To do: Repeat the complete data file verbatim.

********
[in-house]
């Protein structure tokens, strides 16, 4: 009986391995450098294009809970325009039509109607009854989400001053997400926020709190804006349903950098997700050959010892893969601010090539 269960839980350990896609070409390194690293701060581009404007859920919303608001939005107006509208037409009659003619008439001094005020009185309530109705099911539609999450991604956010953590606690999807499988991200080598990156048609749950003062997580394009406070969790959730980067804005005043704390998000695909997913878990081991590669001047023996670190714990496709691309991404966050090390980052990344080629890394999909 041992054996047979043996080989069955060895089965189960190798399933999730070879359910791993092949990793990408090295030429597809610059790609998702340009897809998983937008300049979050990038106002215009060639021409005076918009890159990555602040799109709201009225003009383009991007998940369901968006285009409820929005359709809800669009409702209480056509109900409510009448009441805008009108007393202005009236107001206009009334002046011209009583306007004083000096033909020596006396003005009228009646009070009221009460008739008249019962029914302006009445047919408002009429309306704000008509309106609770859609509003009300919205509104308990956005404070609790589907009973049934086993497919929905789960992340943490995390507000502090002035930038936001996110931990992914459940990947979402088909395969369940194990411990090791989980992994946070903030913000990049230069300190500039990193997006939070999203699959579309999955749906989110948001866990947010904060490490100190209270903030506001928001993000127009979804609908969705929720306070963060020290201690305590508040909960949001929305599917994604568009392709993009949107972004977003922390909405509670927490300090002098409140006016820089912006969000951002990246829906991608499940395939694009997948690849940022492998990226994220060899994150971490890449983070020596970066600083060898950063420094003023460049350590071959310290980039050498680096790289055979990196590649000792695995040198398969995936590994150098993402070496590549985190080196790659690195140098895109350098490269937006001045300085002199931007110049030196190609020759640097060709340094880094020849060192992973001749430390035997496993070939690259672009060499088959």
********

[in-house]
């Protein structure tokens, strides 16, 4: 009986391995450098294009809970325009039509109607009854989400001053997400926020709190804006349903950098997700050959010892893969601010090539 269960839980350990896609070409390194690293701060581009404007859920919303608001939005107006509208037409009659003619008439001094005020009185309530109705099911539609999450991604956010953590606690999807499988991200080598990156048609749950003062997580394009406070969790959730980067804005005043704390998000695909997913878990081991590669001047023996670190714990496709691309991404966050090390980052990344080629890394999909 041992054996047979043996080989069955060895089965189960190798399933999730070879359910791993092949990793990408090295030429597809610059790609998702340009897809998983937008300049979050990038106002215009060639021409005076918009890159990555602040799109709201009225003009383009991007998940369901968006285009409820929005359709809800669009409702209480056509109900409510009448009441805008009108007393202005009236107001206009009334002046011209009583306007004083000096033909020596006396003005009228009646009070009221009460008739008249019962029914302006009445047919408002009429309306704000008509309106609770859609509003009300919205509104308990956005404070609790589907009973049934086993497919929905789960992340943490995390507000502090002035930038936001996110931990992914459940990947979402088909395969369940194990411990090791989980992994946070903030913000990049230069300190500039990193997006939070999203699959579309999955749906989110948001866990947010904060490490100190209270903030506001928001993000127009979804609908969705929720306070963060020290201690305590508040909960949001929305599917994604568009392709993009949107972004977003922390909405509670927490300090002098409140006016820089912006969000951002990246829906991608499940395939694009997948690849940022492998990226994220060899994150971490890449983070020596970066600083060898950063420094003023460049350590071959310290980039050498680096790289055979990196590649000792695995040198398969995936590994150098993402070496590549985190080196790659690195140098895109350098490269937006001045300085002199931007110049030196190609020759640097060709340094880094020849060192992973001749430390035997496993070939690259672009060499088959």